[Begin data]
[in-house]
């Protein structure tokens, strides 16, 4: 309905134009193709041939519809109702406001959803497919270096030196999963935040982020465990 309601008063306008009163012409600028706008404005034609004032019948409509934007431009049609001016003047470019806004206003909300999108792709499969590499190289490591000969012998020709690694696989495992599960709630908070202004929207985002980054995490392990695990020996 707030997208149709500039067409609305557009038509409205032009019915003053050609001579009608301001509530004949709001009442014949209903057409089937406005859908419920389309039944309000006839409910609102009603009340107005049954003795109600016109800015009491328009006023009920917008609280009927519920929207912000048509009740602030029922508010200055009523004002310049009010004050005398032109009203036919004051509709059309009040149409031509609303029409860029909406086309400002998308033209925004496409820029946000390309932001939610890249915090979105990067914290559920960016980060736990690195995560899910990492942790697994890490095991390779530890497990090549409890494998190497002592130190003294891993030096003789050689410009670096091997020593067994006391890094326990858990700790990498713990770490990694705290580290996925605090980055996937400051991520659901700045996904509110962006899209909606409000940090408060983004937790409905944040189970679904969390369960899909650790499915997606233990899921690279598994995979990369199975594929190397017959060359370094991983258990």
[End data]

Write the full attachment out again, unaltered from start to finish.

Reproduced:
[in-house]
């Protein structure tokens, strides 16, 4: 309905134009193709041939519809109702406001959803497919270096030196999963935040982020465990 309601008063306008009163012409600028706008404005034609004032019948409509934007431009049609001016003047470019806004206003909300999108792709499969590499190289490591000969012998020709690694696989495992599960709630908070202004929207985002980054995490392990695990020996 707030997208149709500039067409609305557009038509409205032009019915003053050609001579009608301001509530004949709001009442014949209903057409089937406005859908419920389309039944309000006839409910609102009603009340107005049954003795109600016109800015009491328009006023009920917008609280009927519920929207912000048509009740602030029922508010200055009523004002310049009010004050005398032109009203036919004051509709059309009040149409031509609303029409860029909406086309400002998308033209925004496409820029946000390309932001939610890249915090979105990067914290559920960016980060736990690195995560899910990492942790697994890490095991390779530890497990090549409890494998190497002592130190003294891993030096003789050689410009670096091997020593067994006391890094326990858990700790990498713990770490990694705290580290996925605090980055996937400051991520659901700045996904509110962006899209909606409000940090408060983004937790409905944040189970679904969390369960899909650790499915997606233990899921690279598994995979990369199975594929190397017959060359370094991983258990």